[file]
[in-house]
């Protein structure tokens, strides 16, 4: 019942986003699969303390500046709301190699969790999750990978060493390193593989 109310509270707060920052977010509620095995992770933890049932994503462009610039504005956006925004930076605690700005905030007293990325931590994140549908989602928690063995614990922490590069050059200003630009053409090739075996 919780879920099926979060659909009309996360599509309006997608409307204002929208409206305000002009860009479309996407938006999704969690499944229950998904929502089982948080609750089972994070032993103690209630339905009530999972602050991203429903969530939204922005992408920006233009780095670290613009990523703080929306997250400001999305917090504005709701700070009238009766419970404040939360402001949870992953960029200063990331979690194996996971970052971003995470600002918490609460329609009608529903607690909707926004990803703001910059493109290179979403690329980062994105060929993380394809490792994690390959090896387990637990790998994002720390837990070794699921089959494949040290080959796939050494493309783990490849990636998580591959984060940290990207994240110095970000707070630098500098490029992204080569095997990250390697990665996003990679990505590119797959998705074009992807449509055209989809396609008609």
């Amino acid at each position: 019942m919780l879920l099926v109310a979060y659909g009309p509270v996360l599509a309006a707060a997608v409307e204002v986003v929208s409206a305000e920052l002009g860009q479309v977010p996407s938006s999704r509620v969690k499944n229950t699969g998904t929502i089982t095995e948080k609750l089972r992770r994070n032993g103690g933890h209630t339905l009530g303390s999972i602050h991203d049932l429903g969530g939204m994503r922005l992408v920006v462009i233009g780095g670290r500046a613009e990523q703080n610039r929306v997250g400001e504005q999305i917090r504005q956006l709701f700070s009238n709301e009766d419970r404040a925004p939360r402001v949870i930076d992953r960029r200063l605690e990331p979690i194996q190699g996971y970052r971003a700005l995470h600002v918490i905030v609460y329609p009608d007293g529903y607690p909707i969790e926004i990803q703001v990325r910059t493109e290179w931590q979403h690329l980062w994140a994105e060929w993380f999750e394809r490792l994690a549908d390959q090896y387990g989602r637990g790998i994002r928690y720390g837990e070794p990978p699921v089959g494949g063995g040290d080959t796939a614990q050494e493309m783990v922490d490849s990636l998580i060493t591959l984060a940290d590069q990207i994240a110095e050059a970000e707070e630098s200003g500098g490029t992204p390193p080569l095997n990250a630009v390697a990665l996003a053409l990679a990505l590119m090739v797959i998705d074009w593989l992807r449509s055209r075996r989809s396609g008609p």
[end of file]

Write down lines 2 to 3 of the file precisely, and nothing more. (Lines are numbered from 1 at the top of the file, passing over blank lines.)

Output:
């Protein structure tokens, strides 16, 4: 019942986003699969303390500046709301190699969790999750990978060493390193593989 109310509270707060920052977010509620095995992770933890049932994503462009610039504005956006925004930076605690700005905030007293990325931590994140549908989602928690063995614990922490590069050059200003630009053409090739075996 919780879920099926979060659909009309996360599509309006997608409307204002929208409206305000002009860009479309996407938006999704969690499944229950998904929502089982948080609750089972994070032993103690209630339905009530999972602050991203429903969530939204922005992408920006233009780095670290613009990523703080929306997250400001999305917090504005709701700070009238009766419970404040939360402001949870992953960029200063990331979690194996996971970052971003995470600002918490609460329609009608529903607690909707926004990803703001910059493109290179979403690329980062994105060929993380394809490792994690390959090896387990637990790998994002720390837990070794699921089959494949040290080959796939050494493309783990490849990636998580591959984060940290990207994240110095970000707070630098500098490029992204080569095997990250390697990665996003990679990505590119797959998705074009992807449509055209989809396609008609």
């Amino acid at each position: 019942m919780l879920l099926v109310a979060y659909g009309p509270v996360l599509a309006a707060a997608v409307e204002v986003v929208s409206a305000e920052l002009g860009q479309v977010p996407s938006s999704r509620v969690k499944n229950t699969g998904t929502i089982t095995e948080k609750l089972r992770r994070n032993g103690g933890h209630t339905l009530g303390s999972i602050h991203d049932l429903g969530g939204m994503r922005l992408v920006v462009i233009g780095g670290r500046a613009e990523q703080n610039r929306v997250g400001e504005q999305i917090r504005q956006l709701f700070s009238n709301e009766d419970r404040a925004p939360r402001v949870i930076d992953r960029r200063l605690e990331p979690i194996q190699g996971y970052r971003a700005l995470h600002v918490i905030v609460y329609p009608d007293g529903y607690p909707i969790e926004i990803q703001v990325r910059t493109e290179w931590q979403h690329l980062w994140a994105e060929w993380f999750e394809r490792l994690a549908d390959q090896y387990g989602r637990g790998i994002r928690y720390g837990e070794p990978p699921v089959g494949g063995g040290d080959t796939a614990q050494e493309m783990v922490d490849s990636l998580i060493t591959l984060a940290d590069q990207i994240a110095e050059a970000e707070e630098s200003g500098g490029t992204p390193p080569l095997n990250a630009v390697a990665l996003a053409l990679a990505l590119m090739v797959i998705d074009w593989l992807r449509s055209r075996r989809s396609g008609p």